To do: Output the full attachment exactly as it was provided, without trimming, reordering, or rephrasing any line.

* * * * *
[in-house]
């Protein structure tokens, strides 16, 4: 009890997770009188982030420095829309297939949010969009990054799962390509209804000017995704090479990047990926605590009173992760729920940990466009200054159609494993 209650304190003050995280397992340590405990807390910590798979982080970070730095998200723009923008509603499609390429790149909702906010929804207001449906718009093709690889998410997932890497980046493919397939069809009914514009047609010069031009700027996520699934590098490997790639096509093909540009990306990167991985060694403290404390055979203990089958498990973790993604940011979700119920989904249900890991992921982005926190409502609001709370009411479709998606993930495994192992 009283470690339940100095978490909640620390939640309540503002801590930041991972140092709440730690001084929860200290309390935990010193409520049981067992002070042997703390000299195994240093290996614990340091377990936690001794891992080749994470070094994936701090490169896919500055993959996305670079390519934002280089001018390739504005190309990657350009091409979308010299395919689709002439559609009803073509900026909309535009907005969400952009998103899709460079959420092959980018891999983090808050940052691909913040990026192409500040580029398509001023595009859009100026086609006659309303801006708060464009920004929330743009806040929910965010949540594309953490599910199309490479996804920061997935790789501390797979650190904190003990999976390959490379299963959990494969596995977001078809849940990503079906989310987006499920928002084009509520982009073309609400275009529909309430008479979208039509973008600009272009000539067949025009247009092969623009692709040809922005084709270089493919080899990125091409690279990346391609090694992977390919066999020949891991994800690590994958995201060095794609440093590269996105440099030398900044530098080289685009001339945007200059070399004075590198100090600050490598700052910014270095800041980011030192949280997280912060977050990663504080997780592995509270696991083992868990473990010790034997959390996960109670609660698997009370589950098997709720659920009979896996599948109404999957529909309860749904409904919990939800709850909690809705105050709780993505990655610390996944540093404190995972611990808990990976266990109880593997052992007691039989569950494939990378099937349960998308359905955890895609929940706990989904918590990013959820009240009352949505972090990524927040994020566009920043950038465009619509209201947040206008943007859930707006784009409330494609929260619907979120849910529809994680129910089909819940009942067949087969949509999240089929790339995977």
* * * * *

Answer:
[in-house]
């Protein structure tokens, strides 16, 4: 009890997770009188982030420095829309297939949010969009990054799962390509209804000017995704090479990047990926605590009173992760729920940990466009200054159609494993 209650304190003050995280397992340590405990807390910590798979982080970070730095998200723009923008509603499609390429790149909702906010929804207001449906718009093709690889998410997932890497980046493919397939069809009914514009047609010069031009700027996520699934590098490997790639096509093909540009990306990167991985060694403290404390055979203990089958498990973790993604940011979700119920989904249900890991992921982005926190409502609001709370009411479709998606993930495994192992 009283470690339940100095978490909640620390939640309540503002801590930041991972140092709440730690001084929860200290309390935990010193409520049981067992002070042997703390000299195994240093290996614990340091377990936690001794891992080749994470070094994936701090490169896919500055993959996305670079390519934002280089001018390739504005190309990657350009091409979308010299395919689709002439559609009803073509900026909309535009907005969400952009998103899709460079959420092959980018891999983090808050940052691909913040990026192409500040580029398509001023595009859009100026086609006659309303801006708060464009920004929330743009806040929910965010949540594309953490599910199309490479996804920061997935790789501390797979650190904190003990999976390959490379299963959990494969596995977001078809849940990503079906989310987006499920928002084009509520982009073309609400275009529909309430008479979208039509973008600009272009000539067949025009247009092969623009692709040809922005084709270089493919080899990125091409690279990346391609090694992977390919066999020949891991994800690590994958995201060095794609440093590269996105440099030398900044530098080289685009001339945007200059070399004075590198100090600050490598700052910014270095800041980011030192949280997280912060977050990663504080997780592995509270696991083992868990473990010790034997959390996960109670609660698997009370589950098997709720659920009979896996599948109404999957529909309860749904409904919990939800709850909690809705105050709780993505990655610390996944540093404190995972611990808990990976266990109880593997052992007691039989569950494939990378099937349960998308359905955890895609929940706990989904918590990013959820009240009352949505972090990524927040994020566009920043950038465009619509209201947040206008943007859930707006784009409330494609929260619907979120849910529809994680129910089909819940009942067949087969949509999240089929790339995977």